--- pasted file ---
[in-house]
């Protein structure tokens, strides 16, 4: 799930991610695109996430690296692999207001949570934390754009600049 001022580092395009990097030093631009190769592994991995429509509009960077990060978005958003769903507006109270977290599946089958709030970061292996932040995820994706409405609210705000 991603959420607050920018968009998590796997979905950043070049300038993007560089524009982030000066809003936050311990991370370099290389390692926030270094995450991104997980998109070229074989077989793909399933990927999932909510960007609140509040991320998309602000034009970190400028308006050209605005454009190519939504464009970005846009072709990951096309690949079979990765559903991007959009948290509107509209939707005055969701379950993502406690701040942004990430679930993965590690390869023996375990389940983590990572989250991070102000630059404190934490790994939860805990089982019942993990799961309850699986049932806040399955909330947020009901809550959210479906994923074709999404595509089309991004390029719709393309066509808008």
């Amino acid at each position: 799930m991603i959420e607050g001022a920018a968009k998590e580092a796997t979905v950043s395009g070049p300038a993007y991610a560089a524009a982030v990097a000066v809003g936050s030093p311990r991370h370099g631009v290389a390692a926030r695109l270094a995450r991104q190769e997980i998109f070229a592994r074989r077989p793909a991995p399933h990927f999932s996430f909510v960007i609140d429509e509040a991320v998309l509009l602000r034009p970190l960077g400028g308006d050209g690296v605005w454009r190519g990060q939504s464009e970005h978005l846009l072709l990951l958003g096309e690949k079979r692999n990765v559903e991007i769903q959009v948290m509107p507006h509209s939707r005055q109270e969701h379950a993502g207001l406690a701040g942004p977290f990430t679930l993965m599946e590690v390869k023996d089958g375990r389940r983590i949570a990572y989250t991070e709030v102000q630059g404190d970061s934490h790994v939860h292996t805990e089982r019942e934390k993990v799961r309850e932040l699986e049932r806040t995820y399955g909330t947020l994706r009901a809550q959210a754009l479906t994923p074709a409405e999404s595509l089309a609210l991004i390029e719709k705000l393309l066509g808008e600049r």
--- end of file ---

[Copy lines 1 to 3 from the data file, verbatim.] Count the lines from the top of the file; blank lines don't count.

[in-house]
């Protein structure tokens, strides 16, 4: 799930991610695109996430690296692999207001949570934390754009600049 001022580092395009990097030093631009190769592994991995429509509009960077990060978005958003769903507006109270977290599946089958709030970061292996932040995820994706409405609210705000 991603959420607050920018968009998590796997979905950043070049300038993007560089524009982030000066809003936050311990991370370099290389390692926030270094995450991104997980998109070229074989077989793909399933990927999932909510960007609140509040991320998309602000034009970190400028308006050209605005454009190519939504464009970005846009072709990951096309690949079979990765559903991007959009948290509107509209939707005055969701379950993502406690701040942004990430679930993965590690390869023996375990389940983590990572989250991070102000630059404190934490790994939860805990089982019942993990799961309850699986049932806040399955909330947020009901809550959210479906994923074709999404595509089309991004390029719709393309066509808008």
């Amino acid at each position: 799930m991603i959420e607050g001022a920018a968009k998590e580092a796997t979905v950043s395009g070049p300038a993007y991610a560089a524009a982030v990097a000066v809003g936050s030093p311990r991370h370099g631009v290389a390692a926030r695109l270094a995450r991104q190769e997980i998109f070229a592994r074989r077989p793909a991995p399933h990927f999932s996430f909510v960007i609140d429509e509040a991320v998309l509009l602000r034009p970190l960077g400028g308006d050209g690296v605005w454009r190519g990060q939504s464009e970005h978005l846009l072709l990951l958003g096309e690949k079979r692999n990765v559903e991007i769903q959009v948290m509107p507006h509209s939707r005055q109270e969701h379950a993502g207001l406690a701040g942004p977290f990430t679930l993965m599946e590690v390869k023996d089958g375990r389940r983590i949570a990572y989250t991070e709030v102000q630059g404190d970061s934490h790994v939860h292996t805990e089982r019942e934390k993990v799961r309850e932040l699986e049932r806040t995820y399955g909330t947020l994706r009901a809550q959210a754009l479906t994923p074709a409405e999404s595509l089309a609210l991004i390029e719709k705000l393309l066509g808008e600049r």